Zero hours contracts are the Marmite of work: Loved or loathed. But are we doing enough to make them fair ?
This is starting to matter. The number of people employed after signing them has risen by 19 per cent over the past year to 744,000.
Most of those on zero hours contracts are women, the young, the old or those in full-time education. Coincidentally, almost the same demographics that appear on any list of most exploited groups.
We need to think harder about these work arrangements. In particular, whether benefits to business are outweighed by the creation of a 'precariat' living under the strain of uncertainty, unsure whether their job will deliver any work let along pay the grocery bill.
But the contracts are clearly here to stay, at least until our tolerance for paying corporate welfare in the form of housing subsidies and tax credits needed to support many of those on them becomes too much to bear.
So making them work better should be a priority, not a bullet for employers to dodge.
For example, Sports Direct, a FTSE 100 company, has decided to give £37 million worth of shares to all its permanent staff. It has excluded those with zero hours contracts. I suspect the gift did little to make the 'zeros' feel especially valued.
The Sports Direct decision is a reminder why of zero hours contracts remain an unsettled part of the jobs landscape: They often demean.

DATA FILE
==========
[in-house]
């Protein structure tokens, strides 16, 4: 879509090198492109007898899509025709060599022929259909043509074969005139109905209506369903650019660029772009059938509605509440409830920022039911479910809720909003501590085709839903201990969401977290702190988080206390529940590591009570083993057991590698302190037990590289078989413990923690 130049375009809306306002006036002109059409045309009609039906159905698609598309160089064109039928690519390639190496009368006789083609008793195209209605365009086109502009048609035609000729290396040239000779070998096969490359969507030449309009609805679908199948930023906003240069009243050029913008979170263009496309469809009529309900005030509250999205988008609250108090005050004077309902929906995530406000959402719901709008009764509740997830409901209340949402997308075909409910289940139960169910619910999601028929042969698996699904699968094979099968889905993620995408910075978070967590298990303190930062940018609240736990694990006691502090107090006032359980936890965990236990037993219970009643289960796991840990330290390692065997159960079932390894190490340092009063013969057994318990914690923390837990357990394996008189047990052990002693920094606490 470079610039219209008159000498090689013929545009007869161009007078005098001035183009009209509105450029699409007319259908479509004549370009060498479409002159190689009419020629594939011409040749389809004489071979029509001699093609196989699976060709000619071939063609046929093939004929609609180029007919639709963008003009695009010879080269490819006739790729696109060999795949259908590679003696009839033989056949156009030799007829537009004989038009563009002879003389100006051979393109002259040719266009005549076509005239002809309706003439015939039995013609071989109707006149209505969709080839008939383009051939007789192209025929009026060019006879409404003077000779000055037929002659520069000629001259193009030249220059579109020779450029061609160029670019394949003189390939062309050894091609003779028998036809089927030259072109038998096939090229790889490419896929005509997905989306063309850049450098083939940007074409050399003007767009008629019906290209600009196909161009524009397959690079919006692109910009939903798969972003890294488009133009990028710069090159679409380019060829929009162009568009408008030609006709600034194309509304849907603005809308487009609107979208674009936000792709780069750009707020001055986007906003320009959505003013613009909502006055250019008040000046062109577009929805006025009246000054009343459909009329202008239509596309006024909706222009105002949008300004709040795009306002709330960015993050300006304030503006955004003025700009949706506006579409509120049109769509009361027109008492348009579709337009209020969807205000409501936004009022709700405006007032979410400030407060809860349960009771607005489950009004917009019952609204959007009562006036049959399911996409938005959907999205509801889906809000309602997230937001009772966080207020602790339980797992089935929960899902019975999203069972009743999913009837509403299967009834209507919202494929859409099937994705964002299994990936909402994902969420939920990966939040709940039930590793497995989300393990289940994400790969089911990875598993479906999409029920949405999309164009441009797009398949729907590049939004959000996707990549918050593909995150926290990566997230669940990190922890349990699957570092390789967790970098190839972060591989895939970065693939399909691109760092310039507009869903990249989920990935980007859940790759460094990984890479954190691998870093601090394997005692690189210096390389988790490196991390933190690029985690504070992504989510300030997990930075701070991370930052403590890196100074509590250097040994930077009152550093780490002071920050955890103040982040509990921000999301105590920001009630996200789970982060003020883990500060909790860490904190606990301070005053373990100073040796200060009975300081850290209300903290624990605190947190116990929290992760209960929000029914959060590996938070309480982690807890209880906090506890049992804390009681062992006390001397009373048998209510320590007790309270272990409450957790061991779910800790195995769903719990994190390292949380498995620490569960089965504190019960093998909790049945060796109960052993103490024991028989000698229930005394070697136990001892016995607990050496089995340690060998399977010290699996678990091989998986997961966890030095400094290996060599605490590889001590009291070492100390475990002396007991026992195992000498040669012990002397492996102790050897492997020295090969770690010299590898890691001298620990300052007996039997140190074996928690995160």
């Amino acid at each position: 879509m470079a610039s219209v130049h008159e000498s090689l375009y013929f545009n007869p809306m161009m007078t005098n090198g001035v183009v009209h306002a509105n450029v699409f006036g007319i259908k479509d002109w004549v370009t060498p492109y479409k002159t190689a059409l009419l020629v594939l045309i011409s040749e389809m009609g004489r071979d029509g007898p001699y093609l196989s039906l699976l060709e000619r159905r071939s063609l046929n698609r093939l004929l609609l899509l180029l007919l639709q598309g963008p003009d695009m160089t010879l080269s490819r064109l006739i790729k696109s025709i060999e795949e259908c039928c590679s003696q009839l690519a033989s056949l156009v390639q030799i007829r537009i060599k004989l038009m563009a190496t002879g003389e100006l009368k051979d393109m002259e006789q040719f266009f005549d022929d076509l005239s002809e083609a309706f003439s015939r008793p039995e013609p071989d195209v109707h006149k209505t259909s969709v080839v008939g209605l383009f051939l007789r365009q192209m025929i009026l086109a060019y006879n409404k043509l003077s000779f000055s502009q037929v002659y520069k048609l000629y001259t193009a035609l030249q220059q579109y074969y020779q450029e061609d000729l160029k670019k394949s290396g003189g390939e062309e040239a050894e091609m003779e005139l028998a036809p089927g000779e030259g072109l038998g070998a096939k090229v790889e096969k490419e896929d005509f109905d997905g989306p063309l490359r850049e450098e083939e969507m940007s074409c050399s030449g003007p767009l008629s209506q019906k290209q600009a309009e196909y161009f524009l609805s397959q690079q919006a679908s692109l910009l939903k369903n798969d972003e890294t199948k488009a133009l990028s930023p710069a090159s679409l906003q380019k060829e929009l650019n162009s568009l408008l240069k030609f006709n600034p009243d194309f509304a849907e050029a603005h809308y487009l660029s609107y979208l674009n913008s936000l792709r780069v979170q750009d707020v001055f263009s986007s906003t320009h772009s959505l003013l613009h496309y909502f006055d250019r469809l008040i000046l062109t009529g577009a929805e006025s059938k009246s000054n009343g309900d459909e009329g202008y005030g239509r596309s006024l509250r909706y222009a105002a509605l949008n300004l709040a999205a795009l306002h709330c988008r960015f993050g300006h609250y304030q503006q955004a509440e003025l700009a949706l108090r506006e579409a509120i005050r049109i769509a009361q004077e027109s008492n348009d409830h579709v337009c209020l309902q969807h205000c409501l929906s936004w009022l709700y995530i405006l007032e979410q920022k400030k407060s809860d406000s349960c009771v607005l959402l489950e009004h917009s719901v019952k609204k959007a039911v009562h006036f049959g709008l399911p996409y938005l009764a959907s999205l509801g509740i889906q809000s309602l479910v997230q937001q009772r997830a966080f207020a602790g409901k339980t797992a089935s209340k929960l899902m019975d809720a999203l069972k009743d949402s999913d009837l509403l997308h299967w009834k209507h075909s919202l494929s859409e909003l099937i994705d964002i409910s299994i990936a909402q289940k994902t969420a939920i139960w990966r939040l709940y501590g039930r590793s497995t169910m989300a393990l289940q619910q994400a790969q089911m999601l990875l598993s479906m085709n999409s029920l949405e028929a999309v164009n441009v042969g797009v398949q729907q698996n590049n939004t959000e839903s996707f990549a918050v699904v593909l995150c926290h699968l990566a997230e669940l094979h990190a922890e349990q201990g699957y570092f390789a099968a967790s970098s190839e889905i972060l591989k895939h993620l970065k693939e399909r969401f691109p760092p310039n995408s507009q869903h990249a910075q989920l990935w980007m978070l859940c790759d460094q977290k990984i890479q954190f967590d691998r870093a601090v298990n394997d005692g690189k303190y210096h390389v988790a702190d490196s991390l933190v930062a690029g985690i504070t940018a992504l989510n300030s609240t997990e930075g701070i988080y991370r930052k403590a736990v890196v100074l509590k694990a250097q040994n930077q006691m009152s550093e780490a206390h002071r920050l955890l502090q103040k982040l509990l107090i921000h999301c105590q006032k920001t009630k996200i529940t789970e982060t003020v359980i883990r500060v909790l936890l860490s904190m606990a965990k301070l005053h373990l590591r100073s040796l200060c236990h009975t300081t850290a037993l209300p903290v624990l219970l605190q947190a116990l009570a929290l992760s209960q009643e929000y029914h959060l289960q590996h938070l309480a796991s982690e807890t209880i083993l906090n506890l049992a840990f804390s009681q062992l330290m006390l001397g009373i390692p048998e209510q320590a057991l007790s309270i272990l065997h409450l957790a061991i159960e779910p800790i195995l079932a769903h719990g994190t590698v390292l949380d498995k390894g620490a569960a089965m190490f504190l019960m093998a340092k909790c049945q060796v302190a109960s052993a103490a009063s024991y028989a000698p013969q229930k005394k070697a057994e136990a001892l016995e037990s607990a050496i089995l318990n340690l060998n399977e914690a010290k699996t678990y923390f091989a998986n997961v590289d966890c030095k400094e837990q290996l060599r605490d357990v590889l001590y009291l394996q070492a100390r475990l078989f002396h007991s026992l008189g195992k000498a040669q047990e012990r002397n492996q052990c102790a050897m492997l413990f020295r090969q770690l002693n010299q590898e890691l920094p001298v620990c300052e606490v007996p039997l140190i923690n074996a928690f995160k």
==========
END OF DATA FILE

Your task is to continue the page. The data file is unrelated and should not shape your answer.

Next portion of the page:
The very least that should be given in return is a share in benefits and distributions. We might then all be happier to pretend a contract of employment that is actually no guarantee of any at all is still worth supporting, let alone with taxes.
Many people, of course, benefit from flexible contracts. But that is no argument for not making them better.
Fast food chain McDonald's, to its credit, does give the same benefits as it offers those working on permanent contracts, which is just as well: 90 per cent of its UK employees are on zero hours contracts. But that at least is how the contract should work: A bit less take, a bit more give.
The debate about zero hours contracts has become too focused on whether their very existence is fair. It should move on.
For most people, a zero-hours contracts is still substandard employment. After all,who would choose to get less benefits from their employment?
John Cridland, director-general of the Confederation of British Industry noted recently that the number of people with zero hours contracts was "less important" than making sure they benefit both individual and employer.
He is right. A constant focus on numbers and the principle of zero hours contracts every time the issue is raised, either by unions, politicians or official statistics, is keeping attention away from the real issue: What else should those on them be given?
A good starting point might be to recognise that employers showing generosity to all their workers, regardless, bind them closer than those who create a caste system.
We might also recognise that the law does not forbid employers from offering the same benefits to all those they sign up to zero hours. Decency says they should do it anyway.